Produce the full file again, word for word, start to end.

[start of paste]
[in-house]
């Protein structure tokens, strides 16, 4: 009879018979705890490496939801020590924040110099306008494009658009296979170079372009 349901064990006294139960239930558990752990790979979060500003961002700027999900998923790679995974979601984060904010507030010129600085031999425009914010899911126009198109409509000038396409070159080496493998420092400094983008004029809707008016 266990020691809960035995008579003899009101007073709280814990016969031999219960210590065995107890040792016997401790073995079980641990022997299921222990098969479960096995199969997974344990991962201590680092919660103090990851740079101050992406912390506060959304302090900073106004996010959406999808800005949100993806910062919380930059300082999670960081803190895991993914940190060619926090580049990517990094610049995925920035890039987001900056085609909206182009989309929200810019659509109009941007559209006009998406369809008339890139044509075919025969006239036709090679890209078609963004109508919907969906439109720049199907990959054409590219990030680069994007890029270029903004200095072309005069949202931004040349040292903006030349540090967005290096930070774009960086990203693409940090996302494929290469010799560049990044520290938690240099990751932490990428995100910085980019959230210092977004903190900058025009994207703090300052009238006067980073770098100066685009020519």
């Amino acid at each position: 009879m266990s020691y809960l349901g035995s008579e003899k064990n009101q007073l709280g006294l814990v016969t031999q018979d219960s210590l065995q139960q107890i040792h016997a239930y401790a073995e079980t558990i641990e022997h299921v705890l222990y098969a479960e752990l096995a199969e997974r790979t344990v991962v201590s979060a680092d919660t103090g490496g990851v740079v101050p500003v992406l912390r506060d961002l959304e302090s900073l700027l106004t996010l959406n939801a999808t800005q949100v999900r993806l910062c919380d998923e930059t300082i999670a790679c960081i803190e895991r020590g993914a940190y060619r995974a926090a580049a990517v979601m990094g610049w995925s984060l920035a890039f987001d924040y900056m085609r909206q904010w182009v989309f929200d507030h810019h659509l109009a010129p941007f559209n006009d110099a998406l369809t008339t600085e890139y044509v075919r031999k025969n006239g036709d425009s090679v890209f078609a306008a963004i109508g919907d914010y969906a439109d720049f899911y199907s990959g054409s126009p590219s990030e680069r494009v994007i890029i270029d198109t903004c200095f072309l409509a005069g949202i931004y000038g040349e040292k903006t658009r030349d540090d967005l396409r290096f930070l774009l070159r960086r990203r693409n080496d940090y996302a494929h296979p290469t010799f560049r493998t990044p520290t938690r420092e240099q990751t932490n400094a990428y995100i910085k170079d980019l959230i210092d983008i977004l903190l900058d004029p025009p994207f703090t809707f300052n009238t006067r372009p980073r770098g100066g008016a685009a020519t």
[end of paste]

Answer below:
[in-house]
């Protein structure tokens, strides 16, 4: 009879018979705890490496939801020590924040110099306008494009658009296979170079372009 349901064990006294139960239930558990752990790979979060500003961002700027999900998923790679995974979601984060904010507030010129600085031999425009914010899911126009198109409509000038396409070159080496493998420092400094983008004029809707008016 266990020691809960035995008579003899009101007073709280814990016969031999219960210590065995107890040792016997401790073995079980641990022997299921222990098969479960096995199969997974344990991962201590680092919660103090990851740079101050992406912390506060959304302090900073106004996010959406999808800005949100993806910062919380930059300082999670960081803190895991993914940190060619926090580049990517990094610049995925920035890039987001900056085609909206182009989309929200810019659509109009941007559209006009998406369809008339890139044509075919025969006239036709090679890209078609963004109508919907969906439109720049199907990959054409590219990030680069994007890029270029903004200095072309005069949202931004040349040292903006030349540090967005290096930070774009960086990203693409940090996302494929290469010799560049990044520290938690240099990751932490990428995100910085980019959230210092977004903190900058025009994207703090300052009238006067980073770098100066685009020519």
């Amino acid at each position: 009879m266990s020691y809960l349901g035995s008579e003899k064990n009101q007073l709280g006294l814990v016969t031999q018979d219960s210590l065995q139960q107890i040792h016997a239930y401790a073995e079980t558990i641990e022997h299921v705890l222990y098969a479960e752990l096995a199969e997974r790979t344990v991962v201590s979060a680092d919660t103090g490496g990851v740079v101050p500003v992406l912390r506060d961002l959304e302090s900073l700027l106004t996010l959406n939801a999808t800005q949100v999900r993806l910062c919380d998923e930059t300082i999670a790679c960081i803190e895991r020590g993914a940190y060619r995974a926090a580049a990517v979601m990094g610049w995925s984060l920035a890039f987001d924040y900056m085609r909206q904010w182009v989309f929200d507030h810019h659509l109009a010129p941007f559209n006009d110099a998406l369809t008339t600085e890139y044509v075919r031999k025969n006239g036709d425009s090679v890209f078609a306008a963004i109508g919907d914010y969906a439109d720049f899911y199907s990959g054409s126009p590219s990030e680069r494009v994007i890029i270029d198109t903004c200095f072309l409509a005069g949202i931004y000038g040349e040292k903006t658009r030349d540090d967005l396409r290096f930070l774009l070159r960086r990203r693409n080496d940090y996302a494929h296979p290469t010799f560049r493998t990044p520290t938690r420092e240099q990751t932490n400094a990428y995100i910085k170079d980019l959230i210092d983008i977004l903190l900058d004029p025009p994207f703090t809707f300052n009238t006067r372009p980073r770098g100066g008016a685009a020519t």